Monday, June 6, 2016

Fire at the Brooklyn Brewery!

Saturday Evening, March 29, 1879...
Brewers at Horn & Schwalm’s Brooklyn Brewery are nearing the end of a long brew day. Suddenly, fire breaks out near the boil kettle. The brewers respond quickly.  They’ve been through this before. With pails of water, they wash down the flames before the fire can spread. Catastrophe averted. This time.

Fire was a constant concern at the Brooklyn Brewery. The wood-frame building was not even 15 years old, but it looked much older. Its vernacular architecture was out of step with the production facility it was being used as. In 1878, Horn & Schwalm had produced 1,366 barrels of beer. Walking by, you wouldn't guess the place capable of it.

Horn & Schwalm's Original Brooklyn Brewery
Lit by candles and fueled by wood and coal, the the Brooklyn Brewery was an accident waiting to happen. A few hours after the Saturday-night fire in the brewhouse had been doused, the waiting ended. The brewery went up in flames.

Total Destruction of Horn & Schwalm’s Brewery
About five o’clock Sunday morning the brewery on Doty street just south of 16th which is owned by A. Horn and Leonard Schwalm’s estate was totally destroyed by fire… about four o’clock the building was discovered by neighbors in a mass of flames. Two or three employees slept in the brewery and they barely had time to escape… The brewery itself was totally consumed together with a large amount of stock both in grain and beer.
 - Oshkosh Daily Northwestern, March 31, 1879

Bad enough, but it could have been much worse. Until recently, the Horn and Schwalm families had been living above the brewery. But with the the business and its output growing, both families had moved to separate dwellings nearby. They had homes, but their brewery was gone.

The impact was devastating. The fire destroyed nearly $500,000 (in today’s money) worth of equipment, beer and property. Insurance covered half the loss. The Horn and Schwalm families bore the rest. But there was no compensating for the loss of future business.

The Brooklyn Brewery headed into the summer of 1879 without a product. Beer has always been a somewhat seasonal commodity, but that was especially so in the late 1800s. The brewery relied on brisk sales during the warm months to fund the winter brewing season of its cool-fermenting lager beer. In the summer of 1879, the Brooklyn Brewery had no beer to sell.

Instead of peddling beer, they went to work building a new brewery. By July it was taking shape. This one was nothing like the rustic, wooden brewery they had lost.

New Brewery Building 
The brewery of Horn & Schwalm on Doty street near the city limits, which was burned last winter, is being rebuilt on quite an extensive scale. The building is now up as far as the second story. It is of solid brick with massive stone foundation, and is being built as nearly fire proof as possible, all the rooms being arched in brick and with little wood about them. The main building is 45 by 60 feet, and will be three stories high, which, with the half underground basement, makes a building practically four stories high. All the modern improvements are being put into it, and when completed it will be the largest and finest brewery in the state outside Milwaukee. Later in the season immense ice houses and other additions will be built. The brewery will be in full operation in about a month.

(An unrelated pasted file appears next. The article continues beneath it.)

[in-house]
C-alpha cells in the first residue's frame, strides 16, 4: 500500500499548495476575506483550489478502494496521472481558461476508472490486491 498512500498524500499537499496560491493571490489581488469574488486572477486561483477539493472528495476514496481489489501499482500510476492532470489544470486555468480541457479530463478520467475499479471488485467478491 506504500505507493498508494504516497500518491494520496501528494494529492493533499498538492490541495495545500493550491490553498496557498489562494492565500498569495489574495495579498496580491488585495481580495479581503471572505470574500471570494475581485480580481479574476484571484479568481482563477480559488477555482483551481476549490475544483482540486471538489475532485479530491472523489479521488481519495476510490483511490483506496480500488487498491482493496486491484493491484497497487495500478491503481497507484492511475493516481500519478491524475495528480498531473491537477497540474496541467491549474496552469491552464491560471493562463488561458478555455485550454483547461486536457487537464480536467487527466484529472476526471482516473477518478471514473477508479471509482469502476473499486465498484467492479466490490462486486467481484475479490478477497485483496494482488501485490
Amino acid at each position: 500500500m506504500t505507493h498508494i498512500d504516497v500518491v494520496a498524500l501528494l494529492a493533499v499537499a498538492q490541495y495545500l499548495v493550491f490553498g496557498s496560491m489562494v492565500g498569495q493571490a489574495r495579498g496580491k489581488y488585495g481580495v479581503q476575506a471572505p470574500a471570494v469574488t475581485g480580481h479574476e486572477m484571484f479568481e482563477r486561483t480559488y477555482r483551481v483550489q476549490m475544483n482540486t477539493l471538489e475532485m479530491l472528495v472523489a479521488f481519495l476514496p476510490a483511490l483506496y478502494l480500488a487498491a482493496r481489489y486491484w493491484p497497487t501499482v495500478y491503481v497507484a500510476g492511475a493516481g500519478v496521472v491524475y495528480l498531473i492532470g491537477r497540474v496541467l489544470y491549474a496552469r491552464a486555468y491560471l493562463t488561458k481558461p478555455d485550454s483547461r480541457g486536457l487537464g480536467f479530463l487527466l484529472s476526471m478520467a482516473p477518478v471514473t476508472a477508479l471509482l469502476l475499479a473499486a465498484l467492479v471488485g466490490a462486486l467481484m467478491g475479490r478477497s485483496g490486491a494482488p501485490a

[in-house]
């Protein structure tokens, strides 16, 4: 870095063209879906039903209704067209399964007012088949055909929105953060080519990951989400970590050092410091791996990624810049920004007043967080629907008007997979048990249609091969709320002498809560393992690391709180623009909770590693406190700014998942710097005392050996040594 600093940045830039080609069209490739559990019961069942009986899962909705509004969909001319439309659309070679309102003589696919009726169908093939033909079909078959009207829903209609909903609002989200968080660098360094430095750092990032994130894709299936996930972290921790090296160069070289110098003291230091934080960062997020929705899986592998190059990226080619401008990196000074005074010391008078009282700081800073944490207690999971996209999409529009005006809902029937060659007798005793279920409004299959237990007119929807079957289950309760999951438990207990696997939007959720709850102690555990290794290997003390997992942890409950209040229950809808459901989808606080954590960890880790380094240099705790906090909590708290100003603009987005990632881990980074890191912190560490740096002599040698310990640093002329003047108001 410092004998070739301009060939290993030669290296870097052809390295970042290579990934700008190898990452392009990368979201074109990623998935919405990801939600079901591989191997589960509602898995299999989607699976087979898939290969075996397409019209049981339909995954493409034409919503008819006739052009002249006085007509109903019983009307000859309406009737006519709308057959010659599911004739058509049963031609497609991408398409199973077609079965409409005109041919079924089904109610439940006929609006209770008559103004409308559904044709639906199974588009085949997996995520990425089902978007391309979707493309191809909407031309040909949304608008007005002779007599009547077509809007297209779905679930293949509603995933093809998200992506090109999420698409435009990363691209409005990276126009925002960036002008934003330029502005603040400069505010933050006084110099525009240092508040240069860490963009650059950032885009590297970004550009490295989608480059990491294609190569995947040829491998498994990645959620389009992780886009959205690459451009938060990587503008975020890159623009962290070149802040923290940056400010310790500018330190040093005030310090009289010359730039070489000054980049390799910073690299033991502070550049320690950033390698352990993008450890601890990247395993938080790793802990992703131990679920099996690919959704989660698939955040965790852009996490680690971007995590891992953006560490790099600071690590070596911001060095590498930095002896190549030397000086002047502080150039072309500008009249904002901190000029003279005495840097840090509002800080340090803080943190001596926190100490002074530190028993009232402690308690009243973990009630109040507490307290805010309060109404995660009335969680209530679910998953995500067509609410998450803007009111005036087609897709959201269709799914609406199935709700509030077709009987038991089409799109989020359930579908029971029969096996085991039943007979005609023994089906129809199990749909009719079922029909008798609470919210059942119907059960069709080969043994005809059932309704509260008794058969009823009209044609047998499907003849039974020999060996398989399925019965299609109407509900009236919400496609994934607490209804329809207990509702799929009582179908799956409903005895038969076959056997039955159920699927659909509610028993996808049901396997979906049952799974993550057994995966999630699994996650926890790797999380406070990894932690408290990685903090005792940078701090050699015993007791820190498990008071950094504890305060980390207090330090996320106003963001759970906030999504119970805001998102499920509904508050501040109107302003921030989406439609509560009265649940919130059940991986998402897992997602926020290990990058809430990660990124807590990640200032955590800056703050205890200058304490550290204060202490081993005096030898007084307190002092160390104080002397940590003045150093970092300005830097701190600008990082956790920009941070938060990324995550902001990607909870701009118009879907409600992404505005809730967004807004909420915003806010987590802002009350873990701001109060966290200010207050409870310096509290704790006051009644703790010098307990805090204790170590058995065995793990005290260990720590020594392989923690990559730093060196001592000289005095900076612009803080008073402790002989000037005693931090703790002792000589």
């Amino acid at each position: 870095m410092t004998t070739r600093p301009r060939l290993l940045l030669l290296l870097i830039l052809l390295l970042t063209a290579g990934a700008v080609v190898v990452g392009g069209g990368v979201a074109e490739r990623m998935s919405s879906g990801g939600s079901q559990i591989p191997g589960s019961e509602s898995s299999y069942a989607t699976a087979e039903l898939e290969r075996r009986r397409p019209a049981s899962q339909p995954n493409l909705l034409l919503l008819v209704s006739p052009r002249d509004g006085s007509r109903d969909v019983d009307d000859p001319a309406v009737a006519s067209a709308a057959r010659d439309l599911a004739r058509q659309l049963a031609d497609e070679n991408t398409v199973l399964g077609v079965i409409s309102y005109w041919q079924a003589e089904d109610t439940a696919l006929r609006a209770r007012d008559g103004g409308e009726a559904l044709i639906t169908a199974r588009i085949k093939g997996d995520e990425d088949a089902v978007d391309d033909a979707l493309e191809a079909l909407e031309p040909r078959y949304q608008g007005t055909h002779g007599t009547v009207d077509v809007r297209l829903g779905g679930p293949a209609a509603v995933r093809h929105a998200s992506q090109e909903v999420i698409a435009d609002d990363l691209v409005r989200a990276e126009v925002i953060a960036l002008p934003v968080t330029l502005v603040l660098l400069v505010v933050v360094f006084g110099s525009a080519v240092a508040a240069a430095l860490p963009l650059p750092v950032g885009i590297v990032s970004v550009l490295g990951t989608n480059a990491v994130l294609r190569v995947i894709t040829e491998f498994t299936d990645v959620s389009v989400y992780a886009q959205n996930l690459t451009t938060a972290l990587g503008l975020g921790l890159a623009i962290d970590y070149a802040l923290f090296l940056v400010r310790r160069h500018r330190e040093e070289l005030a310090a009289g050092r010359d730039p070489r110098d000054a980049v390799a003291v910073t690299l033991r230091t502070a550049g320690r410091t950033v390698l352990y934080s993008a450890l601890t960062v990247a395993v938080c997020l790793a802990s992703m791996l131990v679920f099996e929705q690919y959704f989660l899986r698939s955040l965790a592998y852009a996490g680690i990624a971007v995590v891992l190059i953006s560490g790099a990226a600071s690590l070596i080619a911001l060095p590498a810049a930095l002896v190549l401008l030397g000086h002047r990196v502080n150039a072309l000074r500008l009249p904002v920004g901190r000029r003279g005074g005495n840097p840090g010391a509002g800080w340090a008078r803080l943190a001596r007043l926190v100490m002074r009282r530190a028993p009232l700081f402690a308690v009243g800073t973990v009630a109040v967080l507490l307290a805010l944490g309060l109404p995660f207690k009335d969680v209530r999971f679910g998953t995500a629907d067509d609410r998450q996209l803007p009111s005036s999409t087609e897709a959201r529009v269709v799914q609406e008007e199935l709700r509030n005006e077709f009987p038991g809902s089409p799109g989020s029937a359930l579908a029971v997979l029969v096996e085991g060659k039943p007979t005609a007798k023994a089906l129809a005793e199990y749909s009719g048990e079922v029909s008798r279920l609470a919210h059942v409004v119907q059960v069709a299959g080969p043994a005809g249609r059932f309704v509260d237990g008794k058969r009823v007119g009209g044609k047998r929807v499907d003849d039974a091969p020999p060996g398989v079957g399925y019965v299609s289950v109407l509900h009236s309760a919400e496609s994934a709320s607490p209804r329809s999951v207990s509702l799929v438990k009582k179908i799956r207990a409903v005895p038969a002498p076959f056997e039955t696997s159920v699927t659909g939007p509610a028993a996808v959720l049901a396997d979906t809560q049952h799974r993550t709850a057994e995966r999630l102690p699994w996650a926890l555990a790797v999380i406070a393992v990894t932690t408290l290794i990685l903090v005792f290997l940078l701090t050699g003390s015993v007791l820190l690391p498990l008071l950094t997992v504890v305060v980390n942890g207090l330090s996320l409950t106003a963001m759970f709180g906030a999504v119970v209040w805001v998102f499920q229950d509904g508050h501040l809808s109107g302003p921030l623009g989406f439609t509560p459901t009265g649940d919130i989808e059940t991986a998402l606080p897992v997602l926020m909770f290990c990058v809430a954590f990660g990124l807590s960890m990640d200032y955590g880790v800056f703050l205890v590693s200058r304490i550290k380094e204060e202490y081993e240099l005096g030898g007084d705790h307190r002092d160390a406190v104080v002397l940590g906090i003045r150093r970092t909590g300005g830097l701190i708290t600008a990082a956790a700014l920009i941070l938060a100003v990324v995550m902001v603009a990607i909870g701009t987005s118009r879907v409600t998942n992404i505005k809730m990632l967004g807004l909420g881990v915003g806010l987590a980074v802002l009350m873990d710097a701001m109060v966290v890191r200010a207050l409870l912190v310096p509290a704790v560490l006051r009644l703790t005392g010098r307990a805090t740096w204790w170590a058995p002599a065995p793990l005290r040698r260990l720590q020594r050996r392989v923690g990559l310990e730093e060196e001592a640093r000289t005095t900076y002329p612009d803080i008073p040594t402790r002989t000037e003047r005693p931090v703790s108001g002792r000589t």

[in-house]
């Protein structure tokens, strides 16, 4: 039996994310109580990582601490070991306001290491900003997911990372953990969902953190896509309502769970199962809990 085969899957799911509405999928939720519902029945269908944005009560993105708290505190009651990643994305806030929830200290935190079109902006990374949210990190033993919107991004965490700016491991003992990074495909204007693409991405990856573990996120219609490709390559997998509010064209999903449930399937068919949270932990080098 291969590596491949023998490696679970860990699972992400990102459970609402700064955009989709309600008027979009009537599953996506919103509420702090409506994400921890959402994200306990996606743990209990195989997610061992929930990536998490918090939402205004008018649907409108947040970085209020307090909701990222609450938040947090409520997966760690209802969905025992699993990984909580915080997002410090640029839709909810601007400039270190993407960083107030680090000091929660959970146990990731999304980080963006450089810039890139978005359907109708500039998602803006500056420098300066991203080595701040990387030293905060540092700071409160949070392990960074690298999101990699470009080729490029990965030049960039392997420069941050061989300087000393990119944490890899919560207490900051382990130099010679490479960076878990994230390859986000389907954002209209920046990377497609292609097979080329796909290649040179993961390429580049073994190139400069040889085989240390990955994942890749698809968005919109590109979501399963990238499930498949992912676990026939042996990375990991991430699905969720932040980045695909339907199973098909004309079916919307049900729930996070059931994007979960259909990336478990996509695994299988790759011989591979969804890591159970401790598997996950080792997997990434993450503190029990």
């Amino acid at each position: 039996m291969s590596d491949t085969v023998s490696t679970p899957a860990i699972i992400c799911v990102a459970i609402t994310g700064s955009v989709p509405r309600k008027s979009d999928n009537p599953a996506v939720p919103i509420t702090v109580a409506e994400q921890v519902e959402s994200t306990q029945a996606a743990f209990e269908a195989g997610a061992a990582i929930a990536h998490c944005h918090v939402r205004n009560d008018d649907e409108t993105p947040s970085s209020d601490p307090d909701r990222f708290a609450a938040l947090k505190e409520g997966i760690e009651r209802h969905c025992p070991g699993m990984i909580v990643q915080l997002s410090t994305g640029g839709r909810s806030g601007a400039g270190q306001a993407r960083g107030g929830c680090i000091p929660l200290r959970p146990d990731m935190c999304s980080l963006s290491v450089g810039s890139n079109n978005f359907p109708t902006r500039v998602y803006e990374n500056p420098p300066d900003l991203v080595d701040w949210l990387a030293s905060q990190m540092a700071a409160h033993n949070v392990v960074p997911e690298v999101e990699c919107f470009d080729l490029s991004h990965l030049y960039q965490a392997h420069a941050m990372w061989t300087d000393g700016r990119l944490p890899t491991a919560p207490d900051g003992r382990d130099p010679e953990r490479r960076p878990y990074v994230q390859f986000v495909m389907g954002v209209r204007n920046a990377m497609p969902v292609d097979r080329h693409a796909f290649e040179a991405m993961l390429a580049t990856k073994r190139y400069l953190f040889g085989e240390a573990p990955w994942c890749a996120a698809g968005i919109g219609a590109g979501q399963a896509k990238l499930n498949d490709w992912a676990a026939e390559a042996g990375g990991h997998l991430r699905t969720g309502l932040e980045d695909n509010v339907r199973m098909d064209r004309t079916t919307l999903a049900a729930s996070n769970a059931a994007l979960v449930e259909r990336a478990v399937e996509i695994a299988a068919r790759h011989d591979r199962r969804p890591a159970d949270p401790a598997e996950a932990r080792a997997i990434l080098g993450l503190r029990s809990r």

- Oshkosh Daily Northwestern, July 15, 1879

Here’s a look at the completed brewery. The wooden structure with the cupola was the malt house. The brick brewery is to the right.

This was a brewery built to last. And it has. The malt house is gone, but brewhouse that was the core of the Brooklyn Brewery still stands. It’s the oldest intact brewery structure in Oshkosh. Here’s how it looks today.

Below the original brewhouse, you can still see the aging cellars with their “rooms being arched in brick.” Here’s a look.

This part of the Horn & Schwalm story ends well. The new Brooklyn Brewery soon surpassed its south side rival, the John Glatz & Son Brewery, to become the most productive brewery in the city. By the time Horn & Schwalm merged their operation with that of Glatz and Kuenzl to form the Oshkosh Brewing Company in 1894, the Brooklyn Brewery had become Winnebago County’s leading brewery.


  1. So where is the address of the building?

    1. It's just south of 16th Ave between S. Main & Doty streets. The best view is from Doty, but you can also see it from S. Main.